Saturday, December 17, 2022

Let SDBG Light Up Your Life This Holiday Season

By Lonnie Burstein Hewitt. Photos by Maurice Hewitt 


Full Moon over Lightscape

The brightest initials in our area right now are SDBG—San Diego Botanic Garden—where you can stroll through an extravaganza of multicolored lights, illuminated trees and inventive installations called Lightscape. It’s a great way to spend a chilly evening this holiday season.

For the past year, Ari Novy, SDBG’s president/CEO, has been meeting with representatives of Culture Creative, a U.K.-based company that works with Sony Music to create lighting festivals—including Lightscapes individually designed for botanic gardens. And on a full-moon evening earlier this month, my husband and I were lucky enough to walk the mile-long Lightscape trail with him.

Ari Novy in the Winter Cathedral

Lightscape first appeared in the U.S. at Chicago Botanic Garden in 2019 B.C.—Before Covid—and Novy was there to see it. He was immediately interested and began talking with Culture Creative shortly after. But when the pandemic made long-term plan-making impossible, he had to wait awhile before committing to the project. 

“We needed to have a full 12 months to work out the logistics and last year we were finally ready to start,” he said. “Working with their team was great. They’re really creative; they’re all plant people, and they’re artists and tech pros too. I wanted our plants to be co-stars along with the lights, so there’s always an interplay between the plants and the lighting.” 

Neon Strings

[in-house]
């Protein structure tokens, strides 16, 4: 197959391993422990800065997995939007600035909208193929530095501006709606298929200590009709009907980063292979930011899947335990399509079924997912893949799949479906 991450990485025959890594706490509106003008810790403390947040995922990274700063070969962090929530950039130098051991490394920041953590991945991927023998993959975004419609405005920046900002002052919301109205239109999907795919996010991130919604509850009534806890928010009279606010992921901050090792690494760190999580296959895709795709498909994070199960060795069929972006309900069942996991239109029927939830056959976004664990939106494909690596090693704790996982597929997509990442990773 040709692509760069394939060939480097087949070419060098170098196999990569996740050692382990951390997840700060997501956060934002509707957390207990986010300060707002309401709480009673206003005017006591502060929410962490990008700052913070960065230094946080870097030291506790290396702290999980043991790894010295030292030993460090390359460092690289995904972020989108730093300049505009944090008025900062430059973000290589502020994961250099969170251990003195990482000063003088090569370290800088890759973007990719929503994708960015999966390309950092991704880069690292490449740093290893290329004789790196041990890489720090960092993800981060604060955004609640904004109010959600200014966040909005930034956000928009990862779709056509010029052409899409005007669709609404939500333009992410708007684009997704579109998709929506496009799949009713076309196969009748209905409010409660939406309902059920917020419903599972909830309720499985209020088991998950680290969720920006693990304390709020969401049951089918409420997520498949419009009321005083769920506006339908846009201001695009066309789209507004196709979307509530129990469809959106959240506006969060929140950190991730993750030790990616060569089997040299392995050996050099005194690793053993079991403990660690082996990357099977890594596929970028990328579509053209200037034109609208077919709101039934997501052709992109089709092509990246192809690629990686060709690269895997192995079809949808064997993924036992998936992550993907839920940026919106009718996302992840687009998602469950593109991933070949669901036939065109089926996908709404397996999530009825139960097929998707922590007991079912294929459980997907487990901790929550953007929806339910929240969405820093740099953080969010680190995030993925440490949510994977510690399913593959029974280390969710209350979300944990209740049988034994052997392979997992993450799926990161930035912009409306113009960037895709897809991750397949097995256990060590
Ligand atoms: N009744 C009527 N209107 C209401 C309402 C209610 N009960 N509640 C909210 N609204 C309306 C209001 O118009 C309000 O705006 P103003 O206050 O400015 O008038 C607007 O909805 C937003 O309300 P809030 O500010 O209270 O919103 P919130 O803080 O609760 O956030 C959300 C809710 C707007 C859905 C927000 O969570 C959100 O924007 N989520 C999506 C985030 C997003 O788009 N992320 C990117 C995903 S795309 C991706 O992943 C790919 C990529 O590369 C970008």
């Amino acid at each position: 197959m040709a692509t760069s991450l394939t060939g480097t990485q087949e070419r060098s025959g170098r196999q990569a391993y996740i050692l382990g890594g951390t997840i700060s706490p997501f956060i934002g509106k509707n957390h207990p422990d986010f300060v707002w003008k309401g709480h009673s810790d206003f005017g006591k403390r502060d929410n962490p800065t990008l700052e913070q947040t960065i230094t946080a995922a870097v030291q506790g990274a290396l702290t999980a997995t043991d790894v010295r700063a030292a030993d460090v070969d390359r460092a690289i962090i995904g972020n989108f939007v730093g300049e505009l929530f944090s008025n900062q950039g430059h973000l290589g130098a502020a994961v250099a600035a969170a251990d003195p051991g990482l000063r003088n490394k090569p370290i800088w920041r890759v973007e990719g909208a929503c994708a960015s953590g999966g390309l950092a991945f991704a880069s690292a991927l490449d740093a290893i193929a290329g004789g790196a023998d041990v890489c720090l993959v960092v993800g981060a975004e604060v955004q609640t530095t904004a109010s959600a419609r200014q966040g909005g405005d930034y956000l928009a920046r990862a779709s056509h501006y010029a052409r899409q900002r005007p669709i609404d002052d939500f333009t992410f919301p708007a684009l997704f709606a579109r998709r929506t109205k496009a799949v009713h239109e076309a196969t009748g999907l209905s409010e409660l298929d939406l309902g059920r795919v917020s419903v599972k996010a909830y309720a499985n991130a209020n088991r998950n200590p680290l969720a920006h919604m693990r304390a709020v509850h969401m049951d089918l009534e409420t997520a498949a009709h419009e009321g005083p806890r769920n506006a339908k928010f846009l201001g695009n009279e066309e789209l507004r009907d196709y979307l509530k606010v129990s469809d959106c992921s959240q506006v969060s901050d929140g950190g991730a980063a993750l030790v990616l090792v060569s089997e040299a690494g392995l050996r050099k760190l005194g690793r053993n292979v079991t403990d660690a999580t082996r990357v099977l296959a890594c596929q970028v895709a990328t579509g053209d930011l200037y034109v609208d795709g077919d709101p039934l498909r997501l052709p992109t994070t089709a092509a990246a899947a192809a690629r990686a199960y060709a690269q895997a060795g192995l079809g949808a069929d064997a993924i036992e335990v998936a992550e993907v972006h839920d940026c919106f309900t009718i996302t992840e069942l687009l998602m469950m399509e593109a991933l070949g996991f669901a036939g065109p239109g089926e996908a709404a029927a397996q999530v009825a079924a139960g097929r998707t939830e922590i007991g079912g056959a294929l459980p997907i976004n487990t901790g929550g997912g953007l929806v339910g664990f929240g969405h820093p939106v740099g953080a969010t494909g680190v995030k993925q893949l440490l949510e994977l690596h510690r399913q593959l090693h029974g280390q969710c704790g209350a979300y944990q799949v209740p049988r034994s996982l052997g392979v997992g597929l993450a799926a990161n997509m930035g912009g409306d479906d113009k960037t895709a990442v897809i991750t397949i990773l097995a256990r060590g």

There are 12 artful installations—Novy calls them vignettes. “It’s a play in 12 acts, with a rising and falling arc, like in storytelling.” But individual trees can also be stunning, and he says visitors have been “newly amazed” by trees that take on a whole different look with expressive lighting.

Transformed trees

“Everything is unique to our space,” he added. “So if you go to see Lightscape in Chicago, Los Angeles or Brooklyn, you’ll be seeing something else.”

His personal favorites are the Neon Tree and the “trippy” Laser Forest and he’s already beginning to think about next year’s Lightscape, which will definitely include two super-popular installations: the Winter Cathedral and the Fire Garden.

Neon Tree

One view of the Laser Forest

Fire Garden

But this year’s event isn’t over yet. Over 80,000 tickets have been sold so far, but there are more left to sell, and visitor response has been so enthusiastic that they’ve decided to extend Lightscape beyond its originally announced end date January 1, 2023. The new end date is now January 8.

Oh, yes…there’s music playing along the trail… though I’d have liked a little Bach interspersed with the pop-rock and holiday tunes. And there are food and drink concessions, but we were too involved with what we were seeing to stop for that kind of sustenance. Our personal favorites?  We shared Novy’s love of the Laser Forest, which gives an otherworldly look to the Bamboo Garden, always one of our favorite spots at SDBG. And we shared the general enchantment with the Winter Cathedral, designed by Australia-based MandyLights, whose website proclaims: “We create outstanding visual experiences.”

In fact, all of Lightscape is an outstanding visual experience, especially if you’re willing to slow down and give yourself a chance to spend time with what you see. We saw all ages enjoying themselves, even infants in strollers…and their grandparents. To sum up our experience in a word: deLIGHTful!



Fire Lily

San Diego Botanic Garden
230 Quail Gardens Dr. Encinitas      
Now through January 8, 2023
Book timed tickets in advance at
Cost: $15-$29 +parking fee.
There are 3 different parking lots, so 3 different ways to start and end your walk.
Hot tip: For smaller crowds, choose an entry time after 7pm.

You may still be able to get tickets for New Year’s Eve and New Year’s Day Eve, and whatever the weather, Lightscape will shine.

Lonnie Burstein Hewitt is an award-winning author/lyricist/playwright who has been writing about arts and lifestyles in San Diego County for over a dozen years. You can reach her at

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